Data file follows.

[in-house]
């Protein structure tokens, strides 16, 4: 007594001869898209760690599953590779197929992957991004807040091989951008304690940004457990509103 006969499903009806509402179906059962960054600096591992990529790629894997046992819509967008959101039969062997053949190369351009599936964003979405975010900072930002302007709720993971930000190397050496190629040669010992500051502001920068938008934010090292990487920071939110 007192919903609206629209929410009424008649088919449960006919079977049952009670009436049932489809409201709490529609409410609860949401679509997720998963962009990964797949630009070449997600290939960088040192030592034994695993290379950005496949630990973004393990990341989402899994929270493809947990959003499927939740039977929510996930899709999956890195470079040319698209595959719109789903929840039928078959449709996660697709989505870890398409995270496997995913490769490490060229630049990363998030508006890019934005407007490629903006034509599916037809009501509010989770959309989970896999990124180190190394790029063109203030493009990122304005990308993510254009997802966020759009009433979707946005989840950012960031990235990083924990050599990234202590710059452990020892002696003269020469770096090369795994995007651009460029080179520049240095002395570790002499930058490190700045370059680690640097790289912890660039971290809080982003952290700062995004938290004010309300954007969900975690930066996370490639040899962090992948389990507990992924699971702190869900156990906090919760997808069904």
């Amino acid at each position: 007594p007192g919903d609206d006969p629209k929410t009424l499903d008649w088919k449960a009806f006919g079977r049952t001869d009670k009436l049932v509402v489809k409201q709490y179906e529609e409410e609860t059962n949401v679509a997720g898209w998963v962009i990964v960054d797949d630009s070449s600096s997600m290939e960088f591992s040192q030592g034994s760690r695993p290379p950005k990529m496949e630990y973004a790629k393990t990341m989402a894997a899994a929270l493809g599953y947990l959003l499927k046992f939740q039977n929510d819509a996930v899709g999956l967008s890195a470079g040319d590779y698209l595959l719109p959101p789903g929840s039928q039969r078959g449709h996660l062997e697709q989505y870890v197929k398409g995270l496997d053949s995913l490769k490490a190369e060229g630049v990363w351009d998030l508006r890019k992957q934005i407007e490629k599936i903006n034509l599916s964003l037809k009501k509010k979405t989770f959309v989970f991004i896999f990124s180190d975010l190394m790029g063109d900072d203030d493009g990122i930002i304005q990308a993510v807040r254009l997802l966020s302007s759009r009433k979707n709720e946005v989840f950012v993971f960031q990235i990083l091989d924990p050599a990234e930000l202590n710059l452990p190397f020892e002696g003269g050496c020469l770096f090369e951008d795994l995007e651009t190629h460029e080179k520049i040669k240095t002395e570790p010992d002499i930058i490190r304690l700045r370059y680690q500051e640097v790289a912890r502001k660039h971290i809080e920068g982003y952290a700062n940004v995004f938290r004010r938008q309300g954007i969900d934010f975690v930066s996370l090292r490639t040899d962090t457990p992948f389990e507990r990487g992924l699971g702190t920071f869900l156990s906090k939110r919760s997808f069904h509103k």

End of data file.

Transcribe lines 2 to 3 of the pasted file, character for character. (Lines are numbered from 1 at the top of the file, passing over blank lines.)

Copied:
């Protein structure tokens, strides 16, 4: 007594001869898209760690599953590779197929992957991004807040091989951008304690940004457990509103 006969499903009806509402179906059962960054600096591992990529790629894997046992819509967008959101039969062997053949190369351009599936964003979405975010900072930002302007709720993971930000190397050496190629040669010992500051502001920068938008934010090292990487920071939110 007192919903609206629209929410009424008649088919449960006919079977049952009670009436049932489809409201709490529609409410609860949401679509997720998963962009990964797949630009070449997600290939960088040192030592034994695993290379950005496949630990973004393990990341989402899994929270493809947990959003499927939740039977929510996930899709999956890195470079040319698209595959719109789903929840039928078959449709996660697709989505870890398409995270496997995913490769490490060229630049990363998030508006890019934005407007490629903006034509599916037809009501509010989770959309989970896999990124180190190394790029063109203030493009990122304005990308993510254009997802966020759009009433979707946005989840950012960031990235990083924990050599990234202590710059452990020892002696003269020469770096090369795994995007651009460029080179520049240095002395570790002499930058490190700045370059680690640097790289912890660039971290809080982003952290700062995004938290004010309300954007969900975690930066996370490639040899962090992948389990507990992924699971702190869900156990906090919760997808069904």
């Amino acid at each position: 007594p007192g919903d609206d006969p629209k929410t009424l499903d008649w088919k449960a009806f006919g079977r049952t001869d009670k009436l049932v509402v489809k409201q709490y179906e529609e409410e609860t059962n949401v679509a997720g898209w998963v962009i990964v960054d797949d630009s070449s600096s997600m290939e960088f591992s040192q030592g034994s760690r695993p290379p950005k990529m496949e630990y973004a790629k393990t990341m989402a894997a899994a929270l493809g599953y947990l959003l499927k046992f939740q039977n929510d819509a996930v899709g999956l967008s890195a470079g040319d590779y698209l595959l719109p959101p789903g929840s039928q039969r078959g449709h996660l062997e697709q989505y870890v197929k398409g995270l496997d053949s995913l490769k490490a190369e060229g630049v990363w351009d998030l508006r890019k992957q934005i407007e490629k599936i903006n034509l599916s964003l037809k009501k509010k979405t989770f959309v989970f991004i896999f990124s180190d975010l190394m790029g063109d900072d203030d493009g990122i930002i304005q990308a993510v807040r254009l997802l966020s302007s759009r009433k979707n709720e946005v989840f950012v993971f960031q990235i990083l091989d924990p050599a990234e930000l202590n710059l452990p190397f020892e002696g003269g050496c020469l770096f090369e951008d795994l995007e651009t190629h460029e080179k520049i040669k240095t002395e570790p010992d002499i930058i490190r304690l700045r370059y680690q500051e640097v790289a912890r502001k660039h971290i809080e920068g982003y952290a700062n940004v995004f938290r004010r938008q309300g954007i969900d934010f975690v930066s996370l090292r490639t040899d962090t457990p992948f389990e507990r990487g992924l699971g702190t920071f869900l156990s906090k939110r919760s997808f069904h509103k």